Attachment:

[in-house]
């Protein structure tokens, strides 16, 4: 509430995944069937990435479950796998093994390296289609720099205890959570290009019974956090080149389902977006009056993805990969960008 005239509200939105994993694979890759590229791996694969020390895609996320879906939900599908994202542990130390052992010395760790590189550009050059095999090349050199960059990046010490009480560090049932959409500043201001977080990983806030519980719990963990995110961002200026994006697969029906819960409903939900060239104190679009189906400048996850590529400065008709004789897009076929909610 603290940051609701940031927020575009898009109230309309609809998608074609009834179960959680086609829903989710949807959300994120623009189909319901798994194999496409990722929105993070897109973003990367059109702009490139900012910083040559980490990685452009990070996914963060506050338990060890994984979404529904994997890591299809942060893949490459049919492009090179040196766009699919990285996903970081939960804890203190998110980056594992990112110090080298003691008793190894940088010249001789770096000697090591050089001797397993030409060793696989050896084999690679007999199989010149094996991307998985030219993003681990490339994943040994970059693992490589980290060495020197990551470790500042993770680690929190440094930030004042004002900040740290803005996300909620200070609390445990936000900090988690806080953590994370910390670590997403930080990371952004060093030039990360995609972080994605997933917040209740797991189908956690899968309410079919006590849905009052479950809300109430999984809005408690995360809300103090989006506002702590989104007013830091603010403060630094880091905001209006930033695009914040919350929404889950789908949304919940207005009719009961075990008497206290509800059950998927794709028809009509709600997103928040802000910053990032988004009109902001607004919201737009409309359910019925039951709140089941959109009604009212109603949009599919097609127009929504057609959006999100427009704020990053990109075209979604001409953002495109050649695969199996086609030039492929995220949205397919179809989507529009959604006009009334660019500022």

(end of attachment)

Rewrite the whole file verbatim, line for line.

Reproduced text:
[in-house]
């Protein structure tokens, strides 16, 4: 509430995944069937990435479950796998093994390296289609720099205890959570290009019974956090080149389902977006009056993805990969960008 005239509200939105994993694979890759590229791996694969020390895609996320879906939900599908994202542990130390052992010395760790590189550009050059095999090349050199960059990046010490009480560090049932959409500043201001977080990983806030519980719990963990995110961002200026994006697969029906819960409903939900060239104190679009189906400048996850590529400065008709004789897009076929909610 603290940051609701940031927020575009898009109230309309609809998608074609009834179960959680086609829903989710949807959300994120623009189909319901798994194999496409990722929105993070897109973003990367059109702009490139900012910083040559980490990685452009990070996914963060506050338990060890994984979404529904994997890591299809942060893949490459049919492009090179040196766009699919990285996903970081939960804890203190998110980056594992990112110090080298003691008793190894940088010249001789770096000697090591050089001797397993030409060793696989050896084999690679007999199989010149094996991307998985030219993003681990490339994943040994970059693992490589980290060495020197990551470790500042993770680690929190440094930030004042004002900040740290803005996300909620200070609390445990936000900090988690806080953590994370910390670590997403930080990371952004060093030039990360995609972080994605997933917040209740797991189908956690899968309410079919006590849905009052479950809300109430999984809005408690995360809300103090989006506002702590989104007013830091603010403060630094880091905001209006930033695009914040919350929404889950789908949304919940207005009719009961075990008497206290509800059950998927794709028809009509709600997103928040802000910053990032988004009109902001607004919201737009409309359910019925039951709140089941959109009604009212109603949009599919097609127009929504057609959006999100427009704020990053990109075209979604001409953002495109050649695969199996086609030039492929995220949205397919179809989507529009959604006009009334660019500022």